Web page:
MOSCOW: January 22, 2008
The 18th Orthodox Theological Conference at St Tikhon Humanitarian University Opens With a Plenary Session On the Reestablishment of Canonical Unity Within the Russian Orthodox Church
The plenary session of the 18th Orthodox Theological Conference at St Tikhon Humanitarian University, scheduled in Moscow from January 22-26, was devoted to the reestablishment of canonical unity within the Russian Orthodox Church. Representatives of the Russian Orthodox Church Outside of Russia are participating in the event.
His Grace Bishop Michael of Geneva and Western Europe read a greeting from the First Hierarch of the Russian Orthodox Church Outside of Russia, His Eminence Metropolitan Laurus of Eastern America and New York. Vladyka Michael himself feels that the reestablishment of unity is a great joy, and it is necessary to make sense of the events that once "divided the Russian people." People who found themselves in the emigration distanced themselves from the government that persecuted the Church, but they did not wish to separate themselves from the Russian people.
The Rector of St Tikhon's Humanitarian University, Protopriest Vladimir Vorobiov, discussed events in the country, the attitude of the Muscovite clergymen to the policies of Metropolitan Sergius (Stragorodsky) in the 1920's, and the spiritual foundations for the reestablishment of unity in the Russian Church. The University is conducting historical research on the Church in the 20th century. Fr Vladimir feels that a new era has arrived—an era of joint study of the history of the Church in Russia and abroad.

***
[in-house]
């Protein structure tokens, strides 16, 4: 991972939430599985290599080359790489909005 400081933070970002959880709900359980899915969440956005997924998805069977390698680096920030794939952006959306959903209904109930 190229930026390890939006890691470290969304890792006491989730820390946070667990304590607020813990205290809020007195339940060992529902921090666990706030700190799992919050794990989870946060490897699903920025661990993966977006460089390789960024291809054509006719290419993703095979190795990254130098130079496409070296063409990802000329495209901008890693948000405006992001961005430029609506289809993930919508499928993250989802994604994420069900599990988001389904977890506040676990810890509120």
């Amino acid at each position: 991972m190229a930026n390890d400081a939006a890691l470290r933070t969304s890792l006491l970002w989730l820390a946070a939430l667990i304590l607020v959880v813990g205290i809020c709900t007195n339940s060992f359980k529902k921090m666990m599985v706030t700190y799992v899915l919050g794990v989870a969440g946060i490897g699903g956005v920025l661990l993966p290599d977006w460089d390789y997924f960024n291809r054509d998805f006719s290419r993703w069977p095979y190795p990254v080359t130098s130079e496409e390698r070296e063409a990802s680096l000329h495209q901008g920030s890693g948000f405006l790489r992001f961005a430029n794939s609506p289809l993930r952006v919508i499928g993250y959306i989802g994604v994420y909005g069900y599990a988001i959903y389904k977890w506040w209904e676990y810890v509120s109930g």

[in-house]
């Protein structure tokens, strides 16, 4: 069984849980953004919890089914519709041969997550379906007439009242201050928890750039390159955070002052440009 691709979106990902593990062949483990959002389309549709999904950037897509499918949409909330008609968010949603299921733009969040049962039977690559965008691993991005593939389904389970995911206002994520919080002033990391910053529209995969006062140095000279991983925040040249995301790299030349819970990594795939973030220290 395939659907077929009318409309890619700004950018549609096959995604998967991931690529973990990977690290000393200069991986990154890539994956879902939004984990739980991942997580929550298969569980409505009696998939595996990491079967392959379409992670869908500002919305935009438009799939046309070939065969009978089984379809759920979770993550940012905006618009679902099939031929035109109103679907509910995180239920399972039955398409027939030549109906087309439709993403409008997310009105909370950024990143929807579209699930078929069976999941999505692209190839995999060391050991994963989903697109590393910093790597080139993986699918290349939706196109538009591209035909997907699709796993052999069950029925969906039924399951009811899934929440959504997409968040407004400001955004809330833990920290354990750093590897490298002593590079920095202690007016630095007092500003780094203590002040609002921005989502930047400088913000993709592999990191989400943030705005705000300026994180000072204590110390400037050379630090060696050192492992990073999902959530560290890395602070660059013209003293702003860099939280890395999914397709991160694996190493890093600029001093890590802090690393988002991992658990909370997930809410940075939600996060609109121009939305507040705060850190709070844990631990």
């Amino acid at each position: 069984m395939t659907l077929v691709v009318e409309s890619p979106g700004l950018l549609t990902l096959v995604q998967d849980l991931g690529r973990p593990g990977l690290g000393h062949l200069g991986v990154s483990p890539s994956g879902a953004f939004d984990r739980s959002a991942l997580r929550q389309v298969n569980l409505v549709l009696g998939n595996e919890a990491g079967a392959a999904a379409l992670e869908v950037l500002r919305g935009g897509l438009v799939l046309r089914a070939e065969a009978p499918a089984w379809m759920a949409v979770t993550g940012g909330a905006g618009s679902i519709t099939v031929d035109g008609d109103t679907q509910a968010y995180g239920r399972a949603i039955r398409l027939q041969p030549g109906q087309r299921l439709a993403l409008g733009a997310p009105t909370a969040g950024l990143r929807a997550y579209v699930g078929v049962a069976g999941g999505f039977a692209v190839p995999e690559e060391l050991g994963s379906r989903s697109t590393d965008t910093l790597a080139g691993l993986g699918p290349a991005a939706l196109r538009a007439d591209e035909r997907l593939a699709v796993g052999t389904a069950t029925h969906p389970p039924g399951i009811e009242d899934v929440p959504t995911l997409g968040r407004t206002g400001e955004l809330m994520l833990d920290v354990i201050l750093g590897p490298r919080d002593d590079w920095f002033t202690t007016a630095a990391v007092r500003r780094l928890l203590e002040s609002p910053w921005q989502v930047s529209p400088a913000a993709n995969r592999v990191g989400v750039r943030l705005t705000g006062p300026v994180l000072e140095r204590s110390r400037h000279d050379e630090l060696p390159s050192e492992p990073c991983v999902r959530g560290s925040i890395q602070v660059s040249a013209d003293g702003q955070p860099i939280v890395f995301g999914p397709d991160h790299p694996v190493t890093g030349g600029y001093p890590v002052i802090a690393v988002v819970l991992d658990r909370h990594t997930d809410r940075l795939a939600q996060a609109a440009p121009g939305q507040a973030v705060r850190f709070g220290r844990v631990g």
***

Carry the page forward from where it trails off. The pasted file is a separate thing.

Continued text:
Protopriest Nikolai Artemoff spoke on how the preparation for the unification began in the 1990s through the example of the German dioceses (those of the MP and ROCOR). He stressed that inner unity between the Churches never ceased, and now canonical communion has been reestablished, that is, its external, visible form has taken shape. Between 1993 and 1997, meetings were held in Germany between representatives of both clerical organizations. The priests would share practical experience in their ministries, striving to recognize differences and explain them to each other. Questions on the relationship of the Church and state were raised, ecumenism, the transfer of clergymen from one diocese to another, questions of the baptism of laypersons, the new calendar, and other matters. Pastoral care guided the priests, and the need to dispel tension, resistance, and accusations of lack of grace became apparent.
A new publication of St Tikhon's was introduced at the session: a book by AA Kostriukov entitled "The Russian Church Abroad in the first half of the 1920's."